March 30, 2012
The Quietest Place on Planet Earth Measured at -9.4dB, this is the quietest place on earth. There is a standing bet that anyone lasting 45 minutes in the chamber, in the dark, earns a case of beer of their choice. No one has lasted more than a half hour.
Down To Fax: We're Chatroulette for fax machines.
Bombshell investigation reveals vast majority of landmark cancer studies cannot be replicated. In a shocking discovery, C. Glenn Begley, former researcher at Amgen Inc, and a team working with him, has found that 47 out of 53 so called "landmark" basic studies on cancer -- a high proportion of them from university labs -- cannot be replicated, with grim consequences for producing new medicines in the future. These were papers in top journals, from reputable labs, which achieved landmark status with frequent citations. The consequences for cancer research are far-reaching. [more inside]
@Sheboyganscan attempts to transcribe everything that comes over the Sheboygan, Wisconsin police scanner. The fine folks at Something Awful have cherry picked a few gems.
Alexis Rivera, Transgender Rights Advocate, Dies In California Masen Davis, Executive Director of Transgender Law Center, in a statement: "She understood that we are stronger together, and she kept organizing until the very end. Alexis' death is a reminder that the fight for equality -- and against AIDS -- is far from over."
Hundreds of musicians criss-cross the country daily on their way to the next gig. How do they deal with the boredom? This way
Back in September of 2011, a group of protesters from Defend Life, held a demonstration in front of Robert Frost Middle School in Rockville, MD. The daughter of Todd Stave, the landlord for Reproductive Health Services in Germantown, attends this school. Todd Stave, no stranger to having protests targeted at him, decided to fight back. He founded the group Voice of Choice, to calmy call the people who call the homes of abortion providers and those with other connections to clinics. Their stated goal is to "[use] peaceful methods to neutralize those who use bullying tactics."
Two researchers have reviewed the body of research on the effects of birth control pills on both women and men’s perceptions of attractiveness, and have come to some provocative conclusions. “If you don’t take into account society maybe we’re all animals, but in social situations I don’t think there are many women who change who they would mate with at different times of the month. It might change desires or perceptions but, gee whiz, that’s a long stretch to changing who you would date, or even who you would go to dinner with”
Will Self: Walking is political A century ago, 90% of Londoners' journeys under six miles were made on foot. Now we are alienated from the physical reality of our cities. Will Self on the importance of walking in the fight against corporate control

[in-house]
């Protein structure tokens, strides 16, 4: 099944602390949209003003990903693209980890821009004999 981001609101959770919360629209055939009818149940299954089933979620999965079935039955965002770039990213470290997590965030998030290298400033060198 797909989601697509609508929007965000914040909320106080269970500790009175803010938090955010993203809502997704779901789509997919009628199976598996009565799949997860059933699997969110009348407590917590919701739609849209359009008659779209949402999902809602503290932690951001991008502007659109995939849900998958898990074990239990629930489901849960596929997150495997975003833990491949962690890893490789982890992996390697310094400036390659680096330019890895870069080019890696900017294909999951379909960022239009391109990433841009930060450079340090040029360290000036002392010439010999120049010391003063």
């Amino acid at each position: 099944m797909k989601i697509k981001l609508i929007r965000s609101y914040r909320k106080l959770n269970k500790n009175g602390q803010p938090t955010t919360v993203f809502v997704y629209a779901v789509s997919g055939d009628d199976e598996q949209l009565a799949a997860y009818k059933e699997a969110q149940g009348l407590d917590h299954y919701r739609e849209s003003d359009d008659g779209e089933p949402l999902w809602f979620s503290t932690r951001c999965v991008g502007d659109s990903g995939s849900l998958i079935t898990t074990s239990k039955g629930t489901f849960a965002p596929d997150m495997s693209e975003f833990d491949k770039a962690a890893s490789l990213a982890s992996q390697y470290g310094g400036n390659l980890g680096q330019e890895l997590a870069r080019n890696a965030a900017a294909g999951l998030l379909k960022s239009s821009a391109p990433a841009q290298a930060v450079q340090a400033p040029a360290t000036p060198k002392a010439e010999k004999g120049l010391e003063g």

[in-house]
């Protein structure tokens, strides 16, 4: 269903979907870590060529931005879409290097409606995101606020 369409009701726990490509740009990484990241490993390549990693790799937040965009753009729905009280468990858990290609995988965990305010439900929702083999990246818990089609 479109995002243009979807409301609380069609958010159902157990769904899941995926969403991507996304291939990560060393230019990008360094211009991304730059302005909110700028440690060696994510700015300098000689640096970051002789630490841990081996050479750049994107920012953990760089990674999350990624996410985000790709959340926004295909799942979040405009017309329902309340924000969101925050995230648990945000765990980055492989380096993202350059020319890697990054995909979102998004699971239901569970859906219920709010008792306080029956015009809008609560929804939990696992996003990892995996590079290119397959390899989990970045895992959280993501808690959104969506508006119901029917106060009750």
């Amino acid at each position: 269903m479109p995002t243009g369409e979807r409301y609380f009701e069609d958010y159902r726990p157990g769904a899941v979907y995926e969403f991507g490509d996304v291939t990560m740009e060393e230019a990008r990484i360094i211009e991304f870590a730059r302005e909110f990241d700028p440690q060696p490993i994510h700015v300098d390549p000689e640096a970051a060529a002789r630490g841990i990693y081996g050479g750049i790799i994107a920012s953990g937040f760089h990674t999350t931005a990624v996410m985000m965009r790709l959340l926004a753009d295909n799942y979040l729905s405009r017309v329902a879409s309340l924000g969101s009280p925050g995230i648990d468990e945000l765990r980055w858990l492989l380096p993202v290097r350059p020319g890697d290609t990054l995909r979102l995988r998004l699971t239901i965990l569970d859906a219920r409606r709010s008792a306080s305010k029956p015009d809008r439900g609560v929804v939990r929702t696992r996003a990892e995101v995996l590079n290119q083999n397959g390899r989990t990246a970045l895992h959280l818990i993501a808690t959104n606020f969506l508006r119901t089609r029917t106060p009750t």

Sounds from a Room is a series of live music performances streamed once a month from A Room for London, a boat installed on a London rooftop. [more inside]
From blimps to bugs, an explosion in aerial drones is transforming the way America fights and thinks about its wars. Predator drones, the Cessna-sized workhorses that have dominated unmanned flight since the Sept. 11, 2001, attacks, are by now a brand name, known and feared around the world. But far less known is the sheer size, variety and audaciousness of a rapidly expanding drone universe, along with the dilemmas that come with it.(via) [more inside]
“It is startlingly loud,” he warns, “and it's loud enough that you can actually feel the sound wave going through your torso.” On East Brother Island in California, lightstation keeper Peter Berkhout is caretaker to one of the last working vintage foghorns in the United States.
"We figured they’d cheat; they were Hezbollah, after all. But none of us—a team of four Western journalists—thought we’d be dodging military-grade flash bangs when we initiated this 'friendly' paintball match." Paintballing With Hezbollah.
Birth of a Book [Vimeo] A short vignette of a book being created using traditional printing methods. For the Daily Telegraph. Shot at Smith-Settle Printers, Leeds, England. The book being printed is Suzanne St Albans’ 'Mango and Mimosa' published as part of the Slightly Foxed series. Shot, Directed & Edited by @Glen Milner
Food Network Magazine's 100 Greatest Cooking Tips (of All Time) goes beyond the basic "taste-as-you-go" kind of advice (though it's in there). [more inside]
The problem with slippery slope arguments is that once you start using them you quickly move on to other fallacies
An illustrated guide to common logical fallacies as well as well as a very nice worked example of the fallacies involved in Cardinal Keith O'Brien's recent(ish) article against gay marriage.
Since 2000, the Centers for Disease Control and Prevention has based its estimates of how many children in the United States have autism on surveillance reports from its Autism and Developmental Disabilities Monitoring Network. Every two years, researchers count how many 8-year-olds have an autism spectrum disorder in about a dozen communities across the nation. According to a new report released by the CDC yesterday, (pdf), the latest data estimate that 1 in 88 American children has some form of autism spectrum disorder. (1 in 54 boys and 1 in 252 girls.) That's a 78% increase compared to a decade ago. The report, which analyzed data from 2008, indicates a 23 percent rise in diagnoses of ASDs over a two-year period. (Last link has autoplaying video)